British ministers are fuelling fears about European migrants to distract voters from the country's economic problems, according to a top EU official
Viviane Reding fired the broadside from Brussels on Thursday, complaining that government innuendo about an impending “invasion of foreigners”, coming to the UK to steal jobs and benefits, was “simply not true”.
Reding, the vice president of the European Commission and an advocate for a United States of Europe, chastised the UK for peddling myths about the EU and warned the British political class against adopting populist positions simply to win elections, particularly as it would have a huge hindrance on the country’s future.
Speaking during a web chat on the subject of European citizenship, Reding said: "Coming back to the subject which the Government of the UK has pushed to the agenda, probably in order not to make people speak about the real subjects in the UK, are this supposed invasion of foreigners coming to the UK and stealing the jobs and stealing the social security and the health money.
"The fact and figures, and we all know this, show it is simply not true and I do believe also that the British industry has made it very clear, putting the figures on the table and showing that the GDP of Britain rose by 3-4% because of the input of these working Europeans who come to Great Britain."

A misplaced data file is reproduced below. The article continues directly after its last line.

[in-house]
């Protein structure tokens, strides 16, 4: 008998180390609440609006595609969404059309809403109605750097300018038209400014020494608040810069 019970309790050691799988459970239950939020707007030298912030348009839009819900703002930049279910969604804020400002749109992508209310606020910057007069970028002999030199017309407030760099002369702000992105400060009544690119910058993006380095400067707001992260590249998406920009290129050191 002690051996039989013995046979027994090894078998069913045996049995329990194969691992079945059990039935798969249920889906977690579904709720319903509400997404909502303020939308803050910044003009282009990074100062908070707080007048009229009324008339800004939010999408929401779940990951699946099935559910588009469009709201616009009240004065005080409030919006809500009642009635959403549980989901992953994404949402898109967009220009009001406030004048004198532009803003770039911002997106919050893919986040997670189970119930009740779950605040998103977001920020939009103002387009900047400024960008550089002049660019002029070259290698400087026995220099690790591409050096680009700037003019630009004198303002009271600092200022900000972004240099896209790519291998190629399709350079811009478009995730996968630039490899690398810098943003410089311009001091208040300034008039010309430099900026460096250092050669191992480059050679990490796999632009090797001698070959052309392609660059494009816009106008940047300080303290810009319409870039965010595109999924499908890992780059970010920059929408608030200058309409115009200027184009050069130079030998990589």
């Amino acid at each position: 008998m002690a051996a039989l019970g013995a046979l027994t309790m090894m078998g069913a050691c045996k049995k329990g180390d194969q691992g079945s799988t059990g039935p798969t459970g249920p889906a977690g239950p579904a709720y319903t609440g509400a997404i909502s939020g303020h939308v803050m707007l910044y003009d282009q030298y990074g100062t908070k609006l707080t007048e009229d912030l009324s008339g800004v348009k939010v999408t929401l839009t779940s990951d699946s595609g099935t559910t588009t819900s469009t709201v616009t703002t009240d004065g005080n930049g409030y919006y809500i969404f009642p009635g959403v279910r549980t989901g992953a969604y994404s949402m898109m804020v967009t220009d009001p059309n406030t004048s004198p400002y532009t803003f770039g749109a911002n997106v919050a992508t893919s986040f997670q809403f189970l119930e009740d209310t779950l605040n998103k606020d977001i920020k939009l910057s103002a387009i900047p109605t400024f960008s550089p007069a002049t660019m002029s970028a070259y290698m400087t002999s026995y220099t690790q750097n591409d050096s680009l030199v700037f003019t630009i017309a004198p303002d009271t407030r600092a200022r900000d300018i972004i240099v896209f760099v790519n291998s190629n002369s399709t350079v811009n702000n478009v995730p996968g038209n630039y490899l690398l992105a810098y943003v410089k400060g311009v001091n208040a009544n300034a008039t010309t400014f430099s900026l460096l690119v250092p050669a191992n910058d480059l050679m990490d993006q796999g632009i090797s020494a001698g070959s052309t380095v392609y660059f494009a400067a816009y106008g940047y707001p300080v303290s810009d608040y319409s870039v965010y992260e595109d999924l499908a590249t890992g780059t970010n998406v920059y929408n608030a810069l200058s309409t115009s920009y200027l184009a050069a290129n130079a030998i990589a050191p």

When asked is she was frustrated by Britain’s seeming indifference to the European project, she replied: "I am mostly frustrated about the political leaders because what is leadership if you just try with populistic movements and populistic speech to gain votes?
"You are destroying the future of your people, actually. That is what I'm really worried upon. That is why I ask help from all the reasonable force in Great Britain in order calmly to explain what are the optimum and the worst scenarios, also to explain what Europe is about and what Europe can do and what Europe can't do, what Europe does and what Europe does not do because most of the things which are told to the people in Great Britain are myths, have nothing to do with reality."
Reding's words echo those of the Poland's ambassador to the United Kingdom, who has defended the right of Eastern Europeans to settle in Britain and warned David Cameron not to "stigmatise" his countrymen as benefit cheats.
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